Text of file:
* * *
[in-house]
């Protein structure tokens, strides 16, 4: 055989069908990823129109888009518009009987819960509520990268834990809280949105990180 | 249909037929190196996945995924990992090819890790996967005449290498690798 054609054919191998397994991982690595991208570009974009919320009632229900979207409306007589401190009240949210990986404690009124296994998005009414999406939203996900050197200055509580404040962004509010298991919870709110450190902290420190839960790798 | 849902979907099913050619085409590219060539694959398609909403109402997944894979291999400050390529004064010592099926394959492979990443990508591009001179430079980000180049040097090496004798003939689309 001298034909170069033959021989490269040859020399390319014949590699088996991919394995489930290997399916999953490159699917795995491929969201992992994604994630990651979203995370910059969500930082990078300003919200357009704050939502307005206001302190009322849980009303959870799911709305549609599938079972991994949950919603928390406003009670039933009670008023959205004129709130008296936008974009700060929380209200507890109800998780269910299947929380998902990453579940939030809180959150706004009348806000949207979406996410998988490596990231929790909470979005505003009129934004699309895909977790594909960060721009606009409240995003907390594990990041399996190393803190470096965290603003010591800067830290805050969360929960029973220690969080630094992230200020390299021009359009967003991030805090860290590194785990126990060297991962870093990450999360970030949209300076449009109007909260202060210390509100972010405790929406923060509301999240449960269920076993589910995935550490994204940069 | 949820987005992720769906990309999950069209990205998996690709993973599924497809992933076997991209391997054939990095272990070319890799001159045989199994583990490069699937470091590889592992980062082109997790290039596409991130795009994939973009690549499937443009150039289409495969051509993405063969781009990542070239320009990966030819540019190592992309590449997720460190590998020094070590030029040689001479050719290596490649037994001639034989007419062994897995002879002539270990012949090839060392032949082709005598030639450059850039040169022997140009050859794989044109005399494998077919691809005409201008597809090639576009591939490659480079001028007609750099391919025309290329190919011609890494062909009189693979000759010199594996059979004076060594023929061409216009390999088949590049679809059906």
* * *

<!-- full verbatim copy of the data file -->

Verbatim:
[in-house]
């Protein structure tokens, strides 16, 4: 055989069908990823129109888009518009009987819960509520990268834990809280949105990180 | 249909037929190196996945995924990992090819890790996967005449290498690798 054609054919191998397994991982690595991208570009974009919320009632229900979207409306007589401190009240949210990986404690009124296994998005009414999406939203996900050197200055509580404040962004509010298991919870709110450190902290420190839960790798 | 849902979907099913050619085409590219060539694959398609909403109402997944894979291999400050390529004064010592099926394959492979990443990508591009001179430079980000180049040097090496004798003939689309 001298034909170069033959021989490269040859020399390319014949590699088996991919394995489930290997399916999953490159699917795995491929969201992992994604994630990651979203995370910059969500930082990078300003919200357009704050939502307005206001302190009322849980009303959870799911709305549609599938079972991994949950919603928390406003009670039933009670008023959205004129709130008296936008974009700060929380209200507890109800998780269910299947929380998902990453579940939030809180959150706004009348806000949207979406996410998988490596990231929790909470979005505003009129934004699309895909977790594909960060721009606009409240995003907390594990990041399996190393803190470096965290603003010591800067830290805050969360929960029973220690969080630094992230200020390299021009359009967003991030805090860290590194785990126990060297991962870093990450999360970030949209300076449009109007909260202060210390509100972010405790929406923060509301999240449960269920076993589910995935550490994204940069 | 949820987005992720769906990309999950069209990205998996690709993973599924497809992933076997991209391997054939990095272990070319890799001159045989199994583990490069699937470091590889592992980062082109997790290039596409991130795009994939973009690549499937443009150039289409495969051509993405063969781009990542070239320009990966030819540019190592992309590449997720460190590998020094070590030029040689001479050719290596490649037994001639034989007419062994897995002879002539270990012949090839060392032949082709005598030639450059850039040169022997140009050859794989044109005399494998077919691809005409201008597809090639576009591939490659480079001028007609750099391919025309290329190919011609890494062909009189693979000759010199594996059979004076060594023929061409216009390999088949590049679809059906």